The GISS temperature record is one of several global temperature analyses, along with those produced by the Met Office Hadley Centre in the United Kingdom and NOAA's National Climatic Data Center in Asheville, N.C. These three primary records use slightly different methods, but overall, their trends show close agreement.
All but two UK regions failing on school energy efficiency
Most schools are still "treading water" on implementing energy efficient technology, according to new analysis of Government data from eLight.
Yorkshire & the Humber and the North East are the only regions where schools have collectively reduced how much they spend on energy per pupil, cutting expenditure by 4.4% and 0.9% respectively. Every other region of England increased its average energy expenditure per pupil, with schools in Inner London doing so by as much as 23.5%.
According to The Carbon Trust, energy bills in UK schools amount to £543 million per year, with 50% of a school’s total electricity cost being lighting. If every school in the UK implemented any type of energy efficient technology, over £100 million could be saved each year.
Harvey Sinclair, CEO of eEnergy, eLight’s parent company, said the figures demonstrate an uncomfortable truth for the education sector – namely that most schools are still treading water on the implementation of energy efficient technology. Energy efficiency could make a huge difference to meeting net zero ambitions, but most schools are still lagging behind.
“The solutions exist, but they are not being deployed fast enough," he said. "For example, we’ve made great progress in upgrading schools to energy-efficient LED lighting, but with 80% of schools yet to make the switch, there’s an enormous opportunity to make a collective reduction in carbon footprint and save a lot of money on energy bills. Our model means the entire project is financed, doesn’t require any upfront expenditure, and repayments are more than covered by the energy savings made."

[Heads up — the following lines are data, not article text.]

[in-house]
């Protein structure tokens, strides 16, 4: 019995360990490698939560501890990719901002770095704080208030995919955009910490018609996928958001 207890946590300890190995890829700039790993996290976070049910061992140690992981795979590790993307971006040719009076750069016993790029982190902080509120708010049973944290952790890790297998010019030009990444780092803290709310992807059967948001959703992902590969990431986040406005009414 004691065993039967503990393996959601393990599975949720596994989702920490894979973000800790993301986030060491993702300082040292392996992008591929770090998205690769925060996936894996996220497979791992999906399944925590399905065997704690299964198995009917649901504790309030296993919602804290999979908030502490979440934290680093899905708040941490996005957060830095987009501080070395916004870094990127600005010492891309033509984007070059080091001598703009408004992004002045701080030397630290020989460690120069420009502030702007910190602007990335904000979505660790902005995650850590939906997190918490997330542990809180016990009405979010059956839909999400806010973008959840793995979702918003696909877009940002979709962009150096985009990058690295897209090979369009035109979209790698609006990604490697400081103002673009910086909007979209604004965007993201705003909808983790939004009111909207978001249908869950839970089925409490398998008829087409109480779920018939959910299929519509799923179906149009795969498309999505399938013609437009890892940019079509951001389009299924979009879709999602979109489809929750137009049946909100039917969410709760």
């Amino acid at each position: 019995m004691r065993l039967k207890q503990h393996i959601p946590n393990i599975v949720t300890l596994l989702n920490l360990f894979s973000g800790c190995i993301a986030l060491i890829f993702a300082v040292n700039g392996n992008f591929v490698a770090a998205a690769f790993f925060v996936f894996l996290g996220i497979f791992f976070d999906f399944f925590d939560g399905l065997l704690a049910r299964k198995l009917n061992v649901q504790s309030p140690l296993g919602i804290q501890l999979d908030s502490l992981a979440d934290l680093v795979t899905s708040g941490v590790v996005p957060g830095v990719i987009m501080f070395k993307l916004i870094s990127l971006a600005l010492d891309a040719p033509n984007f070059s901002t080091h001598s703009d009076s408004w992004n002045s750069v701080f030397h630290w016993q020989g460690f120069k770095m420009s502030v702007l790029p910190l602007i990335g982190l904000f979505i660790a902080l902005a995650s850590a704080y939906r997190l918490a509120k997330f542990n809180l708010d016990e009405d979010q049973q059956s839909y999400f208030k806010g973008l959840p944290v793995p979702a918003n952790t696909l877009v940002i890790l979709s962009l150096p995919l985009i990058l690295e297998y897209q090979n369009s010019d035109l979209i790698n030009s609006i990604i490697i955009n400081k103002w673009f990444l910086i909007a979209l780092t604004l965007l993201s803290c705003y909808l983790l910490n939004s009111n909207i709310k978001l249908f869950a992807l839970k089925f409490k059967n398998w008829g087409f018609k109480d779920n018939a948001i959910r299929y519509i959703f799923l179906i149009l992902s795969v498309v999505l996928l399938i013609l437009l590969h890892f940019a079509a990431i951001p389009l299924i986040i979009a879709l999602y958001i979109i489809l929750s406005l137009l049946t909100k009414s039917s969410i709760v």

He said while it has worked with over 300 schools, most are still far too slow to commit. "We are urging them to act with greater urgency because climate change won’t wait, and the need for action gets more pressing every year. The education sector has an important part to play in that and pupils around the country expect their schools to do so – there is still a huge job to be done."
North Yorkshire County Council is benefiting from the Public Sector Decarbonisation Scheme, which has so far awarded nearly £1bn for energy efficiency and heat decarbonisation projects around the country, and Craven schools has reportedly made a successful £2m bid (click here).
The Department for Education has issued 13 tips for reducing energy and water use in schools.